DENVER – The chances of the Wild and Colorado Avalanche meeting in the first round of the playoffs again are slim to none, but the two Central Division rivals on Saturday night picked up right where they left off last spring.
In a catch-your-breath, blood-boiling affair that resembled last year’s playoff series in terms of physicality, trash-talking and action, the Avalanche tried to run the Wild out of the Pepsi Center physically. But in the end, the Wild never succumbed and skated off with a 3-1 victory.
The Wild, which had shut out the Avalanche in three previous meetings, got goals from Erik Haula, Justin Fontaine and Jason Pominville and 33 saves from Devan Dubnyk to improve to 13-2-1 since the All-Star break. The Wild took a three-point cushion for the second Western Conference wild-card spot and is one back of Winnipeg for the first wild-card spot.
“In an emotional type of game, we did a good job of keeping our focus, and I really think that was the difference in the end,’’ Wild coach Mike Yeo said.
There were so many Wild fans inside the jam-packed Denver arena, chants of “Let’s Go Wild” and “DOOOOOOO” (in honor of Dubnyk) broke out throughout the game.
Dubnyk, starting his 20th consecutive game to tie Niklas Backstrom’s 2009 team record, improved to 15-3-1 with the Wild and finished February with an 11-2-1 record. Considering he entered with a 1.69 goals-against average .936 save percentage and three shutouts in February, he has got to be one of the contenders for the NHL’s First Star of the Month.
The Wild beat Colorado for the eighth time in the past nine games including the playoffs and improved to 15-3-3 in its past 21 regular-season games in Denver.
With Monday’s 2 p.m. trade deadline approaching, the Wild did lose defenseman Marco Scandella for half the game because of an undisclosed injury. The Wild, already looking for a defenseman, has been without Jared Spurgeon for five games because of a concussion.
Colorado had won five of its past seven overall and seven of its past 10 at home, so Yeo expected the Avs’ best, especially since they’re fighting for their playoff lives after winning the Central last year.
The Wild had to weather a serious storm in the first 10 minutes. But Haula got things started with his second goal in two games by jamming a puck just between Semyon Varlamov’s right pad and the left post.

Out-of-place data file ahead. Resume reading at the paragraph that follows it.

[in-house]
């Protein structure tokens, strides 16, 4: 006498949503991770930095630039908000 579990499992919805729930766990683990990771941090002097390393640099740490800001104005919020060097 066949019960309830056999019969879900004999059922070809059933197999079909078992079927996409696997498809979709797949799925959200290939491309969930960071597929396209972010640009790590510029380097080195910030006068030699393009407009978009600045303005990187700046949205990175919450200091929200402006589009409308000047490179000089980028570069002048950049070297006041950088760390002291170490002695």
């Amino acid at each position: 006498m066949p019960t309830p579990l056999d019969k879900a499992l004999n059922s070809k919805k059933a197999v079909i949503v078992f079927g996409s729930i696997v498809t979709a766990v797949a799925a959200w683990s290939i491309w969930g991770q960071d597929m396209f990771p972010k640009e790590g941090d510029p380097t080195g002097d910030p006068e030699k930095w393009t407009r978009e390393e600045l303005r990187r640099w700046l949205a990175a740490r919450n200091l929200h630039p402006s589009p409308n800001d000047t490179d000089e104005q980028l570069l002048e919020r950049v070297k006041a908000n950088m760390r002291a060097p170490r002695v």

“Just like the other night [in a victory at Nashville], I feel like everybody showed up,’’ Haula said. “We played a great 60 minutes of hockey.”
The second period was a frantic one. It started with the Avs scoring a dubious goal 92 seconds in.
Maxime Talbot dumped a puck in that caromed funkily into the crease. Dubnyk pinned it under his right pad and then was driven into the net by a driving Cody McLeod in search of the puck. In response, Dubnyk angrily drove McLeod into the ice afterward.
There were no penalties, but after video review, the NHL’s Situation Room in Toronto correctly ruled that the puck was lodged under Dubnyk’s pad as his leg slid over the goal line.
“I guess McLeod had nothing to do with me going into the net, which is somewhat mind-boggling,” Dubnyk said.
That resulted in a tie score even though referees Dean Morton or Chris Rooney arguably could have ruled that McLeod was the reason Dubnyk slid over the goal line. The goal was Colorado’s first in 201 minutes, 32 seconds against the Wild this season and ended the Minnesota’s attempt to become the first NHL team since 1928 to shut out the same opponent four consecutive times.
Nevertheless, the Wild finally drew its first power play of the game. It didn’t come close to scoring, but 11 seconds after it expired, Jonas Brodin hit Haula with a headman pass. Haula fed a charging Fontaine for a layup and a 2-1 lead.
This is where things really got crazy. In a span of 2:18, four penalties were called — three on the Wild.
Colorado had an abbreviated 4-on-3, then a 5-on-3. Somehow, the Wild survived all of that, killing off seven minors in the game to improve to 43-for-44 in 16 games since the All-Star break.